Moving to London

I spent my final evening in Paris at Hôtel de Crillon. It is a gorgeous place situated at Place de la Concorde. I was celebrating the most rewarding year of my life. I had lived in the most glamorous city in the world; met some profoundly inspiring individuals that I’m now honored to call friends; seen all this great beauty that genius created, time was kind to, and man has marveled at for centuries. It is humbling and awe-inspiring to stand before the countless masterpieces which hang inside museums, complement their façade, are performed on stage; which painters, sculptors, architects, writers, composers, dancers, all sorts of designers created to bring joy to those who have eyes for their splendour.

I lived in a Paris created by painters, writers and film-makers. Paris evokes a vision of the roaring 20’s, gorgeous 30’s, wartime 40’s, and sophisticated 50’s. The smoky cabarets, busy restaurants, tortured poets, passionate love affairs, top hats and fur coats bobbing out of noisy fiacres in rainy streets create a bohemian reality that its inhabitants still cling to. Who could imagine what it would be like to see Paris without having read about it, seen it represented, first? Gratitude envelops you each time you recall the overwhelming fact of being here and now to appreciate the past and dream about the future.

I’d walk up and down “les rues” and as I put each foot down I’d think, this is where Hemingway put his foot, this is where Dietrich put hers. I’d pass a bar that was once swinging under the rhythm of Cole Porter and Gershwin. I’d stroll along rue Saint-Honoré which suddenly seems more alive than ever on Pissarro’s canvases, I’d descend rue Lepic where little has changed since van Gogh lived at number 54.

Paris is the one place I’ve truly felt at home and I now have to leave it. London is my next stop, where my studies in Photography have taken me. It’s not a farewell, it’s just a temporary goodbye.

A night out at Theatre Hébertot

I have always wondered what it would be like seeing a critically acclaimed play in a true Parisian theatre house. I'm so in awe with that craft and sadly, I've seen very little of it. Apart from my confirmed interest in the art form, I've longed to get into a theatre hall furnished in red velvet, illuminated by crystal chandeliers hanging across lavishly decorated balconies. Thankfully, the French have this penchant for preserving the original décor as it was once built - at least 2 centuries ago, which allows for a trip back in time.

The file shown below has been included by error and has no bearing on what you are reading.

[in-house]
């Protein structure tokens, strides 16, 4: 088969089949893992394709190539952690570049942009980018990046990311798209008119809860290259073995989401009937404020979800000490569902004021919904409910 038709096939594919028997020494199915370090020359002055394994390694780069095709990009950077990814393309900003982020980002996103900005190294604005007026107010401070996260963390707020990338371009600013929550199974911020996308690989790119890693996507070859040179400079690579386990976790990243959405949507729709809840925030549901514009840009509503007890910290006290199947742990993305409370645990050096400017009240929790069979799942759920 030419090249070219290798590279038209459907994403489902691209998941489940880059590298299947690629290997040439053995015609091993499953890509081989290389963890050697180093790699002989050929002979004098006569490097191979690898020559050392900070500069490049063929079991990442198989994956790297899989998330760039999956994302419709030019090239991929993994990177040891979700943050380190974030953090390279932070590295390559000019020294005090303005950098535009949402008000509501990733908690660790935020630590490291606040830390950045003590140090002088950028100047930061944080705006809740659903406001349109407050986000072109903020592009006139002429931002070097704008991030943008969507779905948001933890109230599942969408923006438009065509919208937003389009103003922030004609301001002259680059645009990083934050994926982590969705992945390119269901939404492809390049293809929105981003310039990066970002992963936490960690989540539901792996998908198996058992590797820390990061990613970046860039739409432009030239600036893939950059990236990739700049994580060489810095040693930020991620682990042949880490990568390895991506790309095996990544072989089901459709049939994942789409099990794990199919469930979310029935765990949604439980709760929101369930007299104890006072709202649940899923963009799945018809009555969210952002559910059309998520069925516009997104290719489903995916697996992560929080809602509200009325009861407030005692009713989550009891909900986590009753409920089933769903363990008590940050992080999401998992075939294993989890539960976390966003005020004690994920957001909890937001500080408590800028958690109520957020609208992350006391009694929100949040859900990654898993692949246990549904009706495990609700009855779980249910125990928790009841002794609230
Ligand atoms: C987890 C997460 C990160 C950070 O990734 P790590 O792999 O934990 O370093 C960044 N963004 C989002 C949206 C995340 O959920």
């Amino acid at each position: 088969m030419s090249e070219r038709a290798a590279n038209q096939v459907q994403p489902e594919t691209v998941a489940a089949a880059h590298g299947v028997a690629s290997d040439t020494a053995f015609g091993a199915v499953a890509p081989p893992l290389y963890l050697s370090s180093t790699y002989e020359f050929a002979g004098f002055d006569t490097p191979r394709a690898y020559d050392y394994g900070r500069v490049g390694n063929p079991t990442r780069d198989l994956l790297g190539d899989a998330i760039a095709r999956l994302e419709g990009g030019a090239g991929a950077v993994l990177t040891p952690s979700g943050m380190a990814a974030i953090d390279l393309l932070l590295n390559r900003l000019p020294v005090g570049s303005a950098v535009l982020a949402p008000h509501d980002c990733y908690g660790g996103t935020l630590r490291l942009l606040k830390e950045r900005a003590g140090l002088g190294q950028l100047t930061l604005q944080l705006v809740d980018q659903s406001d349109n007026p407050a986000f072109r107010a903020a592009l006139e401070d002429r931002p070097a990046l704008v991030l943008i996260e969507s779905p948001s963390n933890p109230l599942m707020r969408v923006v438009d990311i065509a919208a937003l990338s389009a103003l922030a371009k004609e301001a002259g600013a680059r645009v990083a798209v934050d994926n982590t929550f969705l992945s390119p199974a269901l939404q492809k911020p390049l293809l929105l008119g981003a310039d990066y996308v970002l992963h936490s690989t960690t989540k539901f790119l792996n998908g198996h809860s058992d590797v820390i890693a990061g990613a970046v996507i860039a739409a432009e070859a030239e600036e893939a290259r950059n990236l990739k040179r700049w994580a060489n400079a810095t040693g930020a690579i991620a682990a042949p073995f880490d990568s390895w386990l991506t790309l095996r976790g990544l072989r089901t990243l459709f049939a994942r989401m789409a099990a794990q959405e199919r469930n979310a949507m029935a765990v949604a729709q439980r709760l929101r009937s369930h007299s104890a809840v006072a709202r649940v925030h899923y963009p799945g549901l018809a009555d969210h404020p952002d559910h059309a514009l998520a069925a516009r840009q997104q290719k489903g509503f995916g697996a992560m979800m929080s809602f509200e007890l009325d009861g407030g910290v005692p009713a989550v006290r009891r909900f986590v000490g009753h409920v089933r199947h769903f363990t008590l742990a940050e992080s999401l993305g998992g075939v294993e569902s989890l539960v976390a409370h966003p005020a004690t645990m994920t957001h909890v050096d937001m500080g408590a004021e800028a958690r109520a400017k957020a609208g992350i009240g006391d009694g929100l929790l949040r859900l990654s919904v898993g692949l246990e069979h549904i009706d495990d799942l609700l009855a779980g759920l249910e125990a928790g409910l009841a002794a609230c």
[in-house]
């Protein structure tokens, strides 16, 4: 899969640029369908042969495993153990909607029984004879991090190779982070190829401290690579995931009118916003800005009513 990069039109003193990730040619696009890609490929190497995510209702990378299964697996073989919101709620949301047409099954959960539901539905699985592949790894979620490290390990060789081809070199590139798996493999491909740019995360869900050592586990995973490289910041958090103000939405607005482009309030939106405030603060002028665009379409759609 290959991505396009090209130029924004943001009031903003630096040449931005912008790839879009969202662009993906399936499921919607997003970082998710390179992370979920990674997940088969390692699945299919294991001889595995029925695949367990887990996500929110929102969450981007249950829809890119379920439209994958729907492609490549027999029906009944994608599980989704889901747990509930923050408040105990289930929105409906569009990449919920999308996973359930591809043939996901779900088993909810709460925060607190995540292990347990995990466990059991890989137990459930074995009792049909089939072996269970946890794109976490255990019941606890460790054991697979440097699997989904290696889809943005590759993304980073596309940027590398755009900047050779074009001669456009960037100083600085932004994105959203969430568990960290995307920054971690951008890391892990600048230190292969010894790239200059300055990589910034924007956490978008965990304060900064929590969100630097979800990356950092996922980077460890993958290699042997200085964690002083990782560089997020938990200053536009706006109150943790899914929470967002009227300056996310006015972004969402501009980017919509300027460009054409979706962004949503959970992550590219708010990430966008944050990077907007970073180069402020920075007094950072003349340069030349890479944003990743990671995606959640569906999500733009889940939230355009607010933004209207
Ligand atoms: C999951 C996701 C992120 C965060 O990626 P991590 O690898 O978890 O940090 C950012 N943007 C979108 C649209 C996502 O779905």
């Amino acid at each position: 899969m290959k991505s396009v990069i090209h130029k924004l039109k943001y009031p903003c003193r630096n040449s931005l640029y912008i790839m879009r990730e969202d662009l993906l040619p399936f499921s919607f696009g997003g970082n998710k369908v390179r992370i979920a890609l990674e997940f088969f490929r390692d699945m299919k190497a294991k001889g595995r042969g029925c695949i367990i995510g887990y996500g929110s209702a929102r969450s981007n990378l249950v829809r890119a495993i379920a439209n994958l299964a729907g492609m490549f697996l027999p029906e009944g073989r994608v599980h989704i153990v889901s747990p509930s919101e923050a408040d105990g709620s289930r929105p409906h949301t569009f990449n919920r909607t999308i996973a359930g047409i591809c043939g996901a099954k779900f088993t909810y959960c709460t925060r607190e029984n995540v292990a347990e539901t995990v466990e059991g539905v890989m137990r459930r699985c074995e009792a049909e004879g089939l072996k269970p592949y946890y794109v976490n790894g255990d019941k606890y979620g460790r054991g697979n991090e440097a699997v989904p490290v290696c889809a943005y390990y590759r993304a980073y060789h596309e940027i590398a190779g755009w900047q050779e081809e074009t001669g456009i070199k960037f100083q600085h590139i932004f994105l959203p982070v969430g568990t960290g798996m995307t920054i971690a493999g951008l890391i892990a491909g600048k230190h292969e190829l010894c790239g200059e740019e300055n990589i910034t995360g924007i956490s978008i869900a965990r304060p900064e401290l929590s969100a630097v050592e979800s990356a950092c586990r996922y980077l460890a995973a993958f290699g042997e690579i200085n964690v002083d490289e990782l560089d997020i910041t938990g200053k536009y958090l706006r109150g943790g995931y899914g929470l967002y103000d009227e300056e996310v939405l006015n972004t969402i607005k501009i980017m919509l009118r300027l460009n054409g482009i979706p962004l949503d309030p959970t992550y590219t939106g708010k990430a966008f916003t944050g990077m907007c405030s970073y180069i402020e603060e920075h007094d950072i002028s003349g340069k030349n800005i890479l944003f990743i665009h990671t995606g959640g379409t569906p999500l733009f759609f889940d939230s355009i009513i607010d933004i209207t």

A weekend ago, I was able to cross the experience off my bucket list after accompanying a friend to the Théâtre Hébertot to see the premiere of Les Inséparables. The play is a masterpiece in every sense - the writing and dialogue are compelling, a comfortable mix between humour and poignant drama; the directing and staging are thrilling - with the stage turning under harsh lights and shadows each time the audience is being prepared to switch the present and the past; and the acting is superb - so much that a 10-minute standing ovation closed the show!

The story plot is complicated and frankly, too long to describe but at any rate it's terribly French - it revolves around painters trying to make sense of some dramatic events in the family history. The action's set in a painter's studio in Montmartre and honestly, I couldn't wish for a better introduction to Parisian theatre life.

The theatre, itself a must-see landmark, was completed in 1838. Following some changes in its name, it acquired its present title in 1940 after the playwright and journalist Jacques Hébertot. As it turns out, the Hébertot is among the few local theaters that present plays in English as well as in French. (On a side note, in the 1950's, Eugene O'Neill's Long Day's Journey into Night was performed here - you cannot fathom how badly I need someone to start a petition to bring the play to this city ASAP)

The evening was pretty amazing, not only thanks to the performance, but also owing to the fact that we got an autograph from one of the leading actors on our tickets! It will positively remain a memorable experience! And I'm definitely looking forward to the next play I'm about to attend!